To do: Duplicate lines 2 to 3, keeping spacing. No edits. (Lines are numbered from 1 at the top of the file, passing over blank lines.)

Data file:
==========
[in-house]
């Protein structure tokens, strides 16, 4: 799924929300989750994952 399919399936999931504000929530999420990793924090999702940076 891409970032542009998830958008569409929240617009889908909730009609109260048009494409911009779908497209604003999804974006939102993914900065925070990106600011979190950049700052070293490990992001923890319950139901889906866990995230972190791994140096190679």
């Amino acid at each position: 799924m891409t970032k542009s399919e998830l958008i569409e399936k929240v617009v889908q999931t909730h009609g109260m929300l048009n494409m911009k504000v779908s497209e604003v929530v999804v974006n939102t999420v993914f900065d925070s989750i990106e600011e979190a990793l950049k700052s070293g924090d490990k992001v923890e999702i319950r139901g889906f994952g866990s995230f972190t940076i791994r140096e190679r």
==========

């Protein structure tokens, strides 16, 4: 799924929300989750994952 399919399936999931504000929530999420990793924090999702940076 891409970032542009998830958008569409929240617009889908909730009609109260048009494409911009779908497209604003999804974006939102993914900065925070990106600011979190950049700052070293490990992001923890319950139901889906866990995230972190791994140096190679």
């Amino acid at each position: 799924m891409t970032k542009s399919e998830l958008i569409e399936k929240v617009v889908q999931t909730h009609g109260m929300l048009n494409m911009k504000v779908s497209e604003v929530v999804v974006n939102t999420v993914f900065d925070s989750i990106e600011e979190a990793l950049k700052s070293g924090d490990k992001v923890e999702i319950r139901g889906f994952g866990s995230f972190t940076i791994r140096e190679r």